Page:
Now this simply gives us a constant amount of energy given by one half

times the Boltzmann constant, times the temperature.

A similar analysis can be done for the normal modes, and

those yield the same fixed amount of energy.

Hence the average energy for

a classical system is given by the sum of the degrees of freedom.

Now what is this for an ideal gas?

And what is it for a solid?

Now when we have a monatomic ideal gas, now m takes the value 0 and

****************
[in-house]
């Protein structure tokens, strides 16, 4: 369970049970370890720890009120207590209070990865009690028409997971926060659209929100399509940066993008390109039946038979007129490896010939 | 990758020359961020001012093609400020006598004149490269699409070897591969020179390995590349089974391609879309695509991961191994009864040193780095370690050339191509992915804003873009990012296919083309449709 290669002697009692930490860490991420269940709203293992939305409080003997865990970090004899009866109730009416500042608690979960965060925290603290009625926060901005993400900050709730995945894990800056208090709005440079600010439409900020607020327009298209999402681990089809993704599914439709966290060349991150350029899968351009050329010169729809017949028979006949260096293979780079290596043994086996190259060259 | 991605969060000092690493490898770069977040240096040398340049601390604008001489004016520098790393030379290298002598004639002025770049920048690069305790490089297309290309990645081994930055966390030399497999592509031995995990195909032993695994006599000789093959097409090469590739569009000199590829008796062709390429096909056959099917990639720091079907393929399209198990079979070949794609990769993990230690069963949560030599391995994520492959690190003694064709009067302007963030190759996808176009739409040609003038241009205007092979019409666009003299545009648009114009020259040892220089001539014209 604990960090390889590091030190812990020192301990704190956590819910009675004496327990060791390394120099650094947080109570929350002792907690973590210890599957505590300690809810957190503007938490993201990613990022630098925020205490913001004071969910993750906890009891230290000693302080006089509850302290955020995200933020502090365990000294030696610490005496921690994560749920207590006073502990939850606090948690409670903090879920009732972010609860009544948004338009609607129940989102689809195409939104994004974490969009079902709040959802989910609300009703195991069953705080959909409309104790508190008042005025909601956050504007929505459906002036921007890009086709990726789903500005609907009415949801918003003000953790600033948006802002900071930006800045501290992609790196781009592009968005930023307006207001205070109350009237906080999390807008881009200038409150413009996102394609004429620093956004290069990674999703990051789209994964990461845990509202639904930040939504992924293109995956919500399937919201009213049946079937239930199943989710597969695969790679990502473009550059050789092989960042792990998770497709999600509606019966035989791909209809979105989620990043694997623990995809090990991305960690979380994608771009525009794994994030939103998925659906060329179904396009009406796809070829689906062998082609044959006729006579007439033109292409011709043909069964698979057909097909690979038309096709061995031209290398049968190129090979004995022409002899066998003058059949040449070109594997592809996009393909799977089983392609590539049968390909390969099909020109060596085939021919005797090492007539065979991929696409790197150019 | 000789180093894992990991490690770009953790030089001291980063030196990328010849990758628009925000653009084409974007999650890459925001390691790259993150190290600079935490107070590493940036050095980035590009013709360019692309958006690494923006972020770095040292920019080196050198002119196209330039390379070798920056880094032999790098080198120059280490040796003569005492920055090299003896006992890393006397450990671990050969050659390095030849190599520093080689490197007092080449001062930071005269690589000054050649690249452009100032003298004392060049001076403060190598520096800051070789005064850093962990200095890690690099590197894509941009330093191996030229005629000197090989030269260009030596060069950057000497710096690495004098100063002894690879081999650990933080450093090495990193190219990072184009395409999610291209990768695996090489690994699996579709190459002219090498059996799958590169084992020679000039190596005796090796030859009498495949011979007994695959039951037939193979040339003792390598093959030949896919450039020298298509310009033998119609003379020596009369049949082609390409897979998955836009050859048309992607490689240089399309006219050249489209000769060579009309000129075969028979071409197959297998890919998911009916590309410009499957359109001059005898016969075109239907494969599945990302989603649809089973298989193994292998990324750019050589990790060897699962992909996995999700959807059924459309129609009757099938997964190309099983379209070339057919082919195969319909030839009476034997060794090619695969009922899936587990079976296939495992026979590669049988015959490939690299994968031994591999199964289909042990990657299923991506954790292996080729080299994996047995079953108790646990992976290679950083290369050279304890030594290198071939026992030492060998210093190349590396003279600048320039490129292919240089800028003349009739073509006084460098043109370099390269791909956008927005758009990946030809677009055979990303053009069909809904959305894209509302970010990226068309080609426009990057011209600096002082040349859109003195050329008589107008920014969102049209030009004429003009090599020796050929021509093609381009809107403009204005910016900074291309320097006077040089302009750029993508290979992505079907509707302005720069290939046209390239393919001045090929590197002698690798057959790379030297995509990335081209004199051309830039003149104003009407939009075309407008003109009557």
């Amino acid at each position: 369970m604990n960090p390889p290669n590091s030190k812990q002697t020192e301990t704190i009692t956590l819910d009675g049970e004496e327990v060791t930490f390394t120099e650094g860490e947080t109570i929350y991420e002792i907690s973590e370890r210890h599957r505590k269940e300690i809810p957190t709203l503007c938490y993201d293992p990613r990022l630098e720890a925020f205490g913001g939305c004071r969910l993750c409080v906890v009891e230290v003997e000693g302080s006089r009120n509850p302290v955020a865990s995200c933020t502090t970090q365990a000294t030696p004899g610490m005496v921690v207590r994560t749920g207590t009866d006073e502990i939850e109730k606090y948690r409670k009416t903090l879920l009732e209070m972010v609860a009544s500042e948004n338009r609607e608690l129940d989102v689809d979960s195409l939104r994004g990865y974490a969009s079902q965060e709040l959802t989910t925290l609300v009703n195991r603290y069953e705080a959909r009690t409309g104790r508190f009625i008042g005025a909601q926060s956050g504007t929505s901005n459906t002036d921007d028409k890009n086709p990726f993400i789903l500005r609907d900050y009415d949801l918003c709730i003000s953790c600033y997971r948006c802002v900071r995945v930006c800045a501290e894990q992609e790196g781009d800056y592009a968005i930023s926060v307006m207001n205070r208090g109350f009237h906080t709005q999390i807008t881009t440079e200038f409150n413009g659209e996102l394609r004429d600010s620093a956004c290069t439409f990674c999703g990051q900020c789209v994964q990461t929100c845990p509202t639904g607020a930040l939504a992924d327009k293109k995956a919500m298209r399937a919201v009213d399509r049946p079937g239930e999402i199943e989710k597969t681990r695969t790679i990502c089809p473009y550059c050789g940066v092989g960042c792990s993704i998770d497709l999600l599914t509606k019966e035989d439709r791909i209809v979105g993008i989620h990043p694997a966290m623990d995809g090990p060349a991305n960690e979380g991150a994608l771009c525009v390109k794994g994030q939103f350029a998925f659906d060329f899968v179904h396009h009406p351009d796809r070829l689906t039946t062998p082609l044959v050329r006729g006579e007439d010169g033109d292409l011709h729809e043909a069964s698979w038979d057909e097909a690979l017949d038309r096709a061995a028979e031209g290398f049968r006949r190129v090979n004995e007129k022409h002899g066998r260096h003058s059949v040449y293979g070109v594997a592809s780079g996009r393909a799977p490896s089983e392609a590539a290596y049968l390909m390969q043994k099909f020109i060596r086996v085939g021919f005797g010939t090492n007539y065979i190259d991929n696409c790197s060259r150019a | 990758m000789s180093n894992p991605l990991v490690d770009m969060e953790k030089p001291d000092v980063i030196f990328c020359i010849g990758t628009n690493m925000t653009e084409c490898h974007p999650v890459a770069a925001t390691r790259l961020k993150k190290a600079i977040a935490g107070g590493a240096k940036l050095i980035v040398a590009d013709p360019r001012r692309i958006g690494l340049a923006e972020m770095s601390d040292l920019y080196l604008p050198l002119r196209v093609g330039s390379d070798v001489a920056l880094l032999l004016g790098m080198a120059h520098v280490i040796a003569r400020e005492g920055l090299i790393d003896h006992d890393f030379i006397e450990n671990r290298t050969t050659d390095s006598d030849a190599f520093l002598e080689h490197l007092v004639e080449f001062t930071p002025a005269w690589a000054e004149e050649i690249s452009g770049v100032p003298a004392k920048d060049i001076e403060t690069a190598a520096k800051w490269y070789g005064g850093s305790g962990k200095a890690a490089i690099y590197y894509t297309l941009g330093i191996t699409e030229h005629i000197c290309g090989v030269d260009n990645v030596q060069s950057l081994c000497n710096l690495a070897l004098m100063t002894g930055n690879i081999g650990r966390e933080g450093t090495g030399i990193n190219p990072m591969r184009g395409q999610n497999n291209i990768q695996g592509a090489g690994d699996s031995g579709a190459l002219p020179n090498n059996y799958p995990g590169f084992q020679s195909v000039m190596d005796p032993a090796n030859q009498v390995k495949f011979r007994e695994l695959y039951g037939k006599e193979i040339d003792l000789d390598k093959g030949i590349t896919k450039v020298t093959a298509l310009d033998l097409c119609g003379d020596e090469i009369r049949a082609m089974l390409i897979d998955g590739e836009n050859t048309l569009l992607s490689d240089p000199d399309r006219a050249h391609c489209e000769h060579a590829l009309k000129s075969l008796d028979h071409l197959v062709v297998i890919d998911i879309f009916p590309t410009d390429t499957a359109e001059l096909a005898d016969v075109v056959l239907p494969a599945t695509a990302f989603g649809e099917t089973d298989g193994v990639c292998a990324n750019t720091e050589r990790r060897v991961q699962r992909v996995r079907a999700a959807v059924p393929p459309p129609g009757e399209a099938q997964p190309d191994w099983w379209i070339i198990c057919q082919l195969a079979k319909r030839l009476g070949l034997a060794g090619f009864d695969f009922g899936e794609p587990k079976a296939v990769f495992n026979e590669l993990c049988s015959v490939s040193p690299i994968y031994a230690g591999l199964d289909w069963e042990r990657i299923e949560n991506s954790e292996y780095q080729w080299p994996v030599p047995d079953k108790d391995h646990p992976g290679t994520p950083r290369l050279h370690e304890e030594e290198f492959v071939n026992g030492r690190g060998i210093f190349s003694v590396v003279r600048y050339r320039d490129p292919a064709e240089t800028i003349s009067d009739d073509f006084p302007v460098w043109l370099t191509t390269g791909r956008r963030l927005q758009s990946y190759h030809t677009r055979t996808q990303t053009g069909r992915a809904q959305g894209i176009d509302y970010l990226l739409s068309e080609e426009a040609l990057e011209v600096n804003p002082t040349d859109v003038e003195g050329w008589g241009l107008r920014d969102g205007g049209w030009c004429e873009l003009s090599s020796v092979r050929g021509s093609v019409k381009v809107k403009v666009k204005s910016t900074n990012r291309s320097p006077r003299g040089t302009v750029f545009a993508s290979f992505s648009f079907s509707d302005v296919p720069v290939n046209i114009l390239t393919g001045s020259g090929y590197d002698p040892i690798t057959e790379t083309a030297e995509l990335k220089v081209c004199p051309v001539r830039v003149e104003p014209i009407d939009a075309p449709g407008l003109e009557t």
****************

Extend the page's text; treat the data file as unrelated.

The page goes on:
n takes the value of 3n where 3n is the number of degrees of freedom for

the translational energy.

Hence all the energy is simply going to contain in the kinetic energy.

And this gives the well-known average energy for a monatomic gas of 3 pi 2 n k3.

Now on the other hand for a solid,

in addition to the kinetic energy, there's an energy contained in the vibrations.

Hence this leads to both m and n being equal to 3n.

Where n is the number of particles.

Now this leads to the average energy of a solid

that is twice as much as that of a monatomic ideal gas.